Leaving Dhaka by Parvez Kamal by Parvez Kamal

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I still remember the day as if it was yesterday. 8th August 1996, the day that I took the biggest step in my adult life. I was leaving my family, friends, and country behind to come to the United States of America. Have you ever had the feeling of being excited, afraid, and sad? All at the same time? Then you will understand what I was feeling that day. I didn't know what waited me in America. The idea of starting a new life, full of promises and high expectations, and the risk of failure frightened me. The thought of living all by myself frightened me. I grew up in a culture that holds families close together. No one is expected to leave their parents and live by themselves when they are eighteen, specially, not thousands of miles away. What frightened me most was the uncertainty.
The day started differently than usual. I remember waking up in the morning and thinking, "Today is the day!!" My mom was up before me; her eyes told me she didn't sleep much. I started packing. I bought lots of things because everything is expensive in America. Especially when you convert from Taka into Dollar. Anything that a person would need to survive in a strange land was there. There was no way that I could fit everything in two suitcases! It was a never-ending task. Finally, I was finished by ten. Then my mom noticed my hair was too long and I badly needed a haircut. One can't possibly go to a new country without a decent haircut. Besides, can you imagine how much it will cost to get a haircut in the States!!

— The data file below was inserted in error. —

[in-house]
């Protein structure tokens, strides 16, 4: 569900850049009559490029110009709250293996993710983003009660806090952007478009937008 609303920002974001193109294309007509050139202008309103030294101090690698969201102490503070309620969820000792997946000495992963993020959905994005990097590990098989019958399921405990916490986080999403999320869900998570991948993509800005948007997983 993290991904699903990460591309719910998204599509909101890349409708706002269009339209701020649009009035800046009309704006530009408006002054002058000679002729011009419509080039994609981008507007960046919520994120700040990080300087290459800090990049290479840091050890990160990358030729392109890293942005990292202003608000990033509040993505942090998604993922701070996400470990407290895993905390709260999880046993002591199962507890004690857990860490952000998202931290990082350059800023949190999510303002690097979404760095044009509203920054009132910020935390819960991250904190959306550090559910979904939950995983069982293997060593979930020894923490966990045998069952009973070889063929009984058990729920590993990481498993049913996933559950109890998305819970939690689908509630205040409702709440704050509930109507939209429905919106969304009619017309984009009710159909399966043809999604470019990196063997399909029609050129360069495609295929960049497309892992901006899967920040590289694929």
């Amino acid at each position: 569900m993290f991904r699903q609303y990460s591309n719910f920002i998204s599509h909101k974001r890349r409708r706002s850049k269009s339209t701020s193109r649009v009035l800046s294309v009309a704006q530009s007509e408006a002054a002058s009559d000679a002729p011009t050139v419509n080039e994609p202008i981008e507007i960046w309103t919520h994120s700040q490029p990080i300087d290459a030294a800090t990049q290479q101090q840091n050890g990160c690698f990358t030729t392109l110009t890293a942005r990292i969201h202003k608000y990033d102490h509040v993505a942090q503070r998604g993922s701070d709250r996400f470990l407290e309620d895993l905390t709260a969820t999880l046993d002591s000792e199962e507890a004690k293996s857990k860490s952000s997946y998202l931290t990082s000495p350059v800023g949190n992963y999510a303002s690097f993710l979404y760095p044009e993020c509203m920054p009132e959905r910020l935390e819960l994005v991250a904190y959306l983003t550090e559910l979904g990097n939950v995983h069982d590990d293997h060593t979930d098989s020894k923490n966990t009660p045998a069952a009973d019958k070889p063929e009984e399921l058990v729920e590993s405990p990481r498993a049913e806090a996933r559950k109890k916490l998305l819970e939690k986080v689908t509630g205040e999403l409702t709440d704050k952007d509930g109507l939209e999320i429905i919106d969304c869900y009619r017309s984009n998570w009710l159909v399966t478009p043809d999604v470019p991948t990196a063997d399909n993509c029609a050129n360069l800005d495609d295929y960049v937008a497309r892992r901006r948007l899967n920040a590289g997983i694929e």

By the time I came back, looking a little more civilized, our house was full of relatives. My dad is the eldest in a family of eleven brothers and sisters; my mom is also the eldest in a family of eight. Therefore, they had to come to see off the eldest child of the family. Those who couldn't come were calling on the phone, wishing me luck and giving me advice. My standard response was to ask them for their blessings. My friends were there too. My best friend Mehnaz gave me some farewell gifts, each individually and painstakingly made by her. I knew that it would be hard to find another friend like her, most probably never. My little brother Purno, who was eight at that time, was running up and down the house. Most probably he couldn't fully grasp the idea of what was happening. Maybe he was just excited to see so many people and to play with his cousins. My dad was busy entertaining the guest, answering the phone. My mom was cooking. All of us were trying to keep ourselves busy somehow, to help avoid thinking about the inevitable.
Lunch was served in a festive mood. There were at least ten different items on the table; and I was forced to eat a little from every item. It was going to be a while until the next time I could taste authentic Bangladeshi cuisine. Even then, not anything made by my mom. Somehow, everything tastes better when your mother cooks them.
My flight was scheduled to depart at 8:00 p.m. and we had to be in the airport at least three hours before departure. I was saying goodbye to my relatives. My youngest aunt, who had stayed with us often, was close to breaking down.

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